Semolina soul

Posted: October 14th, 2016 | Food & Drink, Restaurant Reviews, Top Story | No Comments

By Frank Sabatini Jr.

What do you call a place that isn’t really a full-fledged Italian restaurant, but puts house-made pastas at the core of its menu? The answer: Cucina Sorella, which marks the third incarnation of a prime Kensington address that started more than 20 years ago as Kensington Grill and later operated as Fish Public for a brief time.

sidebarSorella is the sisterly offshoot of Cucina Urbana in Bankers Hill and a series of similar restaurants in Del Mar, Newport Beach and Irvine headed by restaurateur Tracy Borkum of Urban Kitchen Group.

Borkum has done well in captivating consumers with her California-inspired, quasi-Italian concepts, which commonly spotlight polenta boards with various ragus, jazzy pasta dishes, and well-conceived meat and fish entrees, all laced with clever sauces and seasonal produce.

Sorella sticks to the format, but ups the ante with additional scratch-made pasta dishes such as spaghetti tossed with duck and Brussels sprouts, and curly scoops of torchio noodles complemented by seafood sausage, white corn, burrata and cashew pesto.

Pasta-making takes center stage at Cucina Sorella (Photo by Singler Photography)

Pasta-making takes center stage at Cucina Sorella (Photo by Singler Photography)

There are also wide, flat ribbons of pappardelle paired to an ambitious Bolognese of sausage, chicken livers, lamb, veal and pork — something I’d favor on colder nights or after abstaining from meat for a week.

The double storefront has been refreshed with eye-catching wallpaper Borkum designed, plus clusters of hanging plants, wooden tabletops and a small deli case flaunting fresh pastas for sale. A central bar separating the two dining areas remains intact, as does a retail section in the front stocked with candles, cookbooks and other homey goods.

Helming the kitchen is chef de cuisine Daniel Wolinsky, who learned the art of pasta making after working in various restaurants in New York City.

The "monstrous" bone-in pork shank (Photos by Frank Sabatini Jr.)

The “monstrous” bone-in pork shank (Photo by Frank Sabatini Jr.)

“I know all the rules of Italian food and like to throw them on the wall and then put them back together,” he said, while pointing out some of the dishes he recently added to the menu — cappellacci dumplings harboring pumpkin and oxtail ragu, and linguine tossed with prized chanterelle mushrooms and almond pesto.

We ordered the latter and I haven’t stopped thinking about it since. The egg-based noodles were loose and luxurious, the mushrooms were meaty and tender, and the pesto was herby and substantially nutty.

In our lead-up to the pasta, we spooned into a small glass jar of chicken liver pate garnished with balsamic onions. Not since reveling multiple times in the pate at the former Farmhouse Café in University Heights have I found a worthy equivalent until now. This was equally unctuous, and perhaps smoother, with proper accents of white wine, brandy and “lots of butter,” as Wolinsky revealed.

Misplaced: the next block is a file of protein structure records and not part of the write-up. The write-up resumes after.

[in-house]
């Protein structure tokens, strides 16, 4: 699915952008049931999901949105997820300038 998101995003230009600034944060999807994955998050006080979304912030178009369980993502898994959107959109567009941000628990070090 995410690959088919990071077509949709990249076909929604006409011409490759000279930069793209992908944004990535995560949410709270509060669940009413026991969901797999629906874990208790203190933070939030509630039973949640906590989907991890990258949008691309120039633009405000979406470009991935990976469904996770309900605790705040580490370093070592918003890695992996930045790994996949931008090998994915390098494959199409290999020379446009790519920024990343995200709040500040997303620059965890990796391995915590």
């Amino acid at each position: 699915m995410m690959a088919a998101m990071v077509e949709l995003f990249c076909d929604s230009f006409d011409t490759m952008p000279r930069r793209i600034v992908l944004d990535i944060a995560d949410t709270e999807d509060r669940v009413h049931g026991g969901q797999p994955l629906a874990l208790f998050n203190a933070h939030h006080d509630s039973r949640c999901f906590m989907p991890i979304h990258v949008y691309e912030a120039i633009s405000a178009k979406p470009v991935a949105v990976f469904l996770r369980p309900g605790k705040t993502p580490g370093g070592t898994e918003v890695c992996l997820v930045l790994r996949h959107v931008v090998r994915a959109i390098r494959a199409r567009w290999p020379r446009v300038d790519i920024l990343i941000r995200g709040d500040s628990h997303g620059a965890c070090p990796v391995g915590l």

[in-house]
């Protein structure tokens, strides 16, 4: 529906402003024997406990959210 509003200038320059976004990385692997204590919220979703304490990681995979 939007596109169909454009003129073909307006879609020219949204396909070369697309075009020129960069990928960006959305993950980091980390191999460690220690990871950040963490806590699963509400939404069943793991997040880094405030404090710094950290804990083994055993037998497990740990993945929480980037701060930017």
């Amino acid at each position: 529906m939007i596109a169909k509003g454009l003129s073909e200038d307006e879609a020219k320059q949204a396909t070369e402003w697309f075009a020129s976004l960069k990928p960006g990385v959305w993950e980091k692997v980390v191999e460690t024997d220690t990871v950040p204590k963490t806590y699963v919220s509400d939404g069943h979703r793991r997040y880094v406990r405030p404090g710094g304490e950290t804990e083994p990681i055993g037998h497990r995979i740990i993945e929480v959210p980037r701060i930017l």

White bean soup (Photo by Frank Sabatini Jr.)

Tuscan white bean soup needed herbs, and the beans were about 30 minutes shy of turning fully tender. Though the soup was clean and hearty, the biggest burst of flavor originated from finely grated Romano cheese centered on top.

A trio of fried squash blossoms appeased with their light tempura batter and creamy ricotta fillings. Setting them apart from similar preparations elsewhere was a pool of fennel-lime vinaigrette at the bottom of the shallow bowl. It teased out the flavor of the subtle-tasting blooms, which doesn’t always spring forth from merely cheese and batter.

Wolinsky does wonders with pork shank, too. The monstrous bone-in cut was slow-roasted to a splendid, soft texture and finished judiciously with gremolata, an admixture of citrus, parsley, garlic and olive oil that’s typically served with veal ossobuco.

Here, his use of orange zest in the recipe (instead of that from lemons) gave the meat a deeper, fruitier essence that worked exceptionally well with the pork, which was encircled by a moat of earthy black lentils and braised dandelion greens. We shared the plate and still took home leftovers.

A chocolate peanut butter bar for dessert (Photo by Frank Sabatini Jr.)

A chocolate peanut butter bar for dessert (Photo by Frank Sabatini Jr.)

House-made sangria with a burgundy base carried my companion through the dinner while this designated driver resisted the largely Italian wine list and crafty cocktail choices in lieu of “aquazul,” a house-made soda that our waitress wisely recommended.

Flavored with muddled strawberries, lime, ginger and mint, the soda paired with every spec of food I ate and served also as an effective palate cleanser between our perfectly staggered courses.

We concluded with a chic chocolate-peanut butter bar surrounded by dots of torched marshmallow and chocolate sauce. If the idea of a sweet-and-salty s’more fires your jets, don’t leave without trying it.

Note: Chef Wolinsky will conduct a series of pasta-making classes at Sorella, starting with “long noodles” on Oct. 30, and continuing with “semolina dough” on Nov. 20 and “stuffed pasta” on Dec. 18. Classes start at noon and cost $68 per person (not including tax and gratuity).

—Frank Sabatini Jr. is the author of “Secret San Diego” (ECW Press), and began his local writing career more than two decades ago as a staffer for the former San Diego Tribune. You can reach him at

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